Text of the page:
ESPN Exploring New Fixtures on Get Up, Including Adam Schefter and Paul Finebaum


With ESPN’s new morning show Get Up set to enter its first football season, ESPN is in active conversations in regards to adding a rotating cast of personalities with football backgrounds to the show, The Big Lead has learned from two people with knowledge of the news. Unauthorized to speak publicly on the matter, they requested anonymity.

There are at least five names being discussed, highlighted by Adam Schefter and Paul Finebaum.

The idea would be to have each personality assigned to a specific day of the week to join the regular cast of Mike Greenberg, Michelle Beadle, and Jalen Rose. ESPN could elect to use them as the fourth co-host or feature them in and out throughout the program. Making these recurring spots happening on the same day each week would give ESPN a mechanism to promote habits.

While nothing is final, and several things could still be tweaked, considered, or changed this idea is at the forefront of options being discussed.

An ESPN spokesperson declined to comment.

Get Up‘s struggles have been well documented as the current staff and format has never seemed to click with the viewing public. Michael McCarthy of Sporting News previously reported in May that Get Up could be in for changes by football season. A football presence on the show is needed, as two-thirds of the cast are unequivocally more associated with the NBA. It is crucial for the show to make gains by football season, as it lays the foundation for the rest of ESPN programming.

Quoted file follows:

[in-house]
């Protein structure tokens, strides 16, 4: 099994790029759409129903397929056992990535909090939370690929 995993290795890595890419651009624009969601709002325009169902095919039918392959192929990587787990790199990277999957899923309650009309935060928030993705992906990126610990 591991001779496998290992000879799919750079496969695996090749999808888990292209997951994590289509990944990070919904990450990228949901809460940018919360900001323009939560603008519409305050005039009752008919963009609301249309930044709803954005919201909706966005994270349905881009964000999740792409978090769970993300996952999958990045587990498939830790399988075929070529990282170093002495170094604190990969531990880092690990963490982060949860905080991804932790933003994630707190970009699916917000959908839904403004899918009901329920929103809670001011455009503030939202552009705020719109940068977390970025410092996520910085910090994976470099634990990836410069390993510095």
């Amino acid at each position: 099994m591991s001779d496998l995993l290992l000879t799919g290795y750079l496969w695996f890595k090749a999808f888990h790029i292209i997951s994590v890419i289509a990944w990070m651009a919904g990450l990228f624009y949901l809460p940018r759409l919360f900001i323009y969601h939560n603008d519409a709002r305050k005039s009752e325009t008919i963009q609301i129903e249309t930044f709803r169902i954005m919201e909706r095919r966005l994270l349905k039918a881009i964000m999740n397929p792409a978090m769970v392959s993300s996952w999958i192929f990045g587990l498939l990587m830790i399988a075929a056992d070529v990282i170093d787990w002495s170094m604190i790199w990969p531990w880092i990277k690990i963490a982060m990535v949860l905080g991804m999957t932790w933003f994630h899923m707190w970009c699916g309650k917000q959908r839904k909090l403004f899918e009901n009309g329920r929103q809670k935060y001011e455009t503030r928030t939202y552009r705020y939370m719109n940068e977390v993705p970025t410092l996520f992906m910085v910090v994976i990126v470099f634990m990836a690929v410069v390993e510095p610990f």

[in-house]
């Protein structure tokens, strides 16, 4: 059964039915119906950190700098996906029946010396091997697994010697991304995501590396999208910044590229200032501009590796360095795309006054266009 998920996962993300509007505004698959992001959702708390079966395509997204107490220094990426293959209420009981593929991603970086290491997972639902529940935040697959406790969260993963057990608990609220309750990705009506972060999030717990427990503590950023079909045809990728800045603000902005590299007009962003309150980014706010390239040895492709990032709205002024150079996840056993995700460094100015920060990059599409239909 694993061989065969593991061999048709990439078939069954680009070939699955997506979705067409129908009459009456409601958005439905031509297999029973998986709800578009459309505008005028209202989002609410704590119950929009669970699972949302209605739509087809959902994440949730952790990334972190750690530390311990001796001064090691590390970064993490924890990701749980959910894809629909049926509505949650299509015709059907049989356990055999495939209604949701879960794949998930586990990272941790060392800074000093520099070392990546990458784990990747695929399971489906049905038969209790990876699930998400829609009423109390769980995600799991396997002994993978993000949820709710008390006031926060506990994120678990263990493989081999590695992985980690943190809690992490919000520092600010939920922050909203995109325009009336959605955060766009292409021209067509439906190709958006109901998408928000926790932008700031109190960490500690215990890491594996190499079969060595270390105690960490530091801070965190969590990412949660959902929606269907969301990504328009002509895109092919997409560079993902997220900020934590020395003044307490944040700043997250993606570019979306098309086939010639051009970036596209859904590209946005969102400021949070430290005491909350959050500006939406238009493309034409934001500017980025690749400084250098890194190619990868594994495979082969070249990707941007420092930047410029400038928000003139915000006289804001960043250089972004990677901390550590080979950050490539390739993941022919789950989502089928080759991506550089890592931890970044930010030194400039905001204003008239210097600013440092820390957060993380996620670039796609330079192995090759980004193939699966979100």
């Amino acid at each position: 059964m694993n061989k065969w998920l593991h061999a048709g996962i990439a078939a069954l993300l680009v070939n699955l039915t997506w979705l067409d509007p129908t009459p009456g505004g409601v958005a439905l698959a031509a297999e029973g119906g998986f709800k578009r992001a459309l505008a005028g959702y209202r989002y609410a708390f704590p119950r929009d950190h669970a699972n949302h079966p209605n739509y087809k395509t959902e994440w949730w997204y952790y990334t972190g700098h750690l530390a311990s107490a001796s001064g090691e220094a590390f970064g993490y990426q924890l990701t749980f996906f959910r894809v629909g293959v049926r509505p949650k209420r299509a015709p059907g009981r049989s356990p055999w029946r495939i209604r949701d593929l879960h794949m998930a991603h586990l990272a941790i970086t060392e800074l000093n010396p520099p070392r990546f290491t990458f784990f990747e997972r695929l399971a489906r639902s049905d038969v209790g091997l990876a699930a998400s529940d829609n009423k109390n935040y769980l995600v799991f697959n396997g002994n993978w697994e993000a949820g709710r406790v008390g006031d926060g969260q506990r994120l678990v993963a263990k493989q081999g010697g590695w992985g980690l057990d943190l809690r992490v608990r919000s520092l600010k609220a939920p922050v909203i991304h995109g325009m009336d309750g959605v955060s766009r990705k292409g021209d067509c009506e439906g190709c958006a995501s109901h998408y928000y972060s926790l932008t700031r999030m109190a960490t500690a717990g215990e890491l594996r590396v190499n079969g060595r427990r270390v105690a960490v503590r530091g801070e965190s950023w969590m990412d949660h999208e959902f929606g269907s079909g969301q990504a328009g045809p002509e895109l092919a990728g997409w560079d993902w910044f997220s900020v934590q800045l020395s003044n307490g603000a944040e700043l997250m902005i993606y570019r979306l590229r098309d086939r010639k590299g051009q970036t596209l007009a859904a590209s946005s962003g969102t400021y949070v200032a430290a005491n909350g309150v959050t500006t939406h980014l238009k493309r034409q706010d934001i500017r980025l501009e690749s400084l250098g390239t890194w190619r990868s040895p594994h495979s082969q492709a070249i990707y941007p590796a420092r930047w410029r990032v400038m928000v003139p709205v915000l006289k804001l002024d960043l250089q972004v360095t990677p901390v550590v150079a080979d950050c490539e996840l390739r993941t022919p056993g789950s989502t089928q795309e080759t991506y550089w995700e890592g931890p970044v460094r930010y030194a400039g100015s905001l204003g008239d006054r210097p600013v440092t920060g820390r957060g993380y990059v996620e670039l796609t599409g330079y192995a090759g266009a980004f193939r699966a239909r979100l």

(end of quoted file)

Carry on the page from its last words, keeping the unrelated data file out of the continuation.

Both Schefter and Finebaum have a history with the show’s most important piece, Greenberg, dating back to being frequent guests on Mike & Mike.

The Big Lead has not been able to confirm other targets, but it would make sense that Booger McFarland, Damien Woody, and Ryan Clark are in the mix, as all have spent time in the fourth chair on Get Up in its early months and come from NFL backgrounds.

Adam Schefter would give the show tremendous value by having the top news-breaker in the sport on hand. This could also be a way for him to branch into analysis, discussing not just the what but the why and how in the NFL landscape.

The more controversial Paul Finebaum has a following and can move the needle when discussing college football. It is worth pointing out that traditionally shows of this format do not spend a ton of time discussing college football. Finebaum recently signed a multiyear contract extension with ESPN after rumors of a potential departure from the network emerged in early July.

Changes are going to be made, not even six months into the show’s existence. Those changes–which will likely include big names in Schefter and Finebaum–will provide additional time to see what works during football season.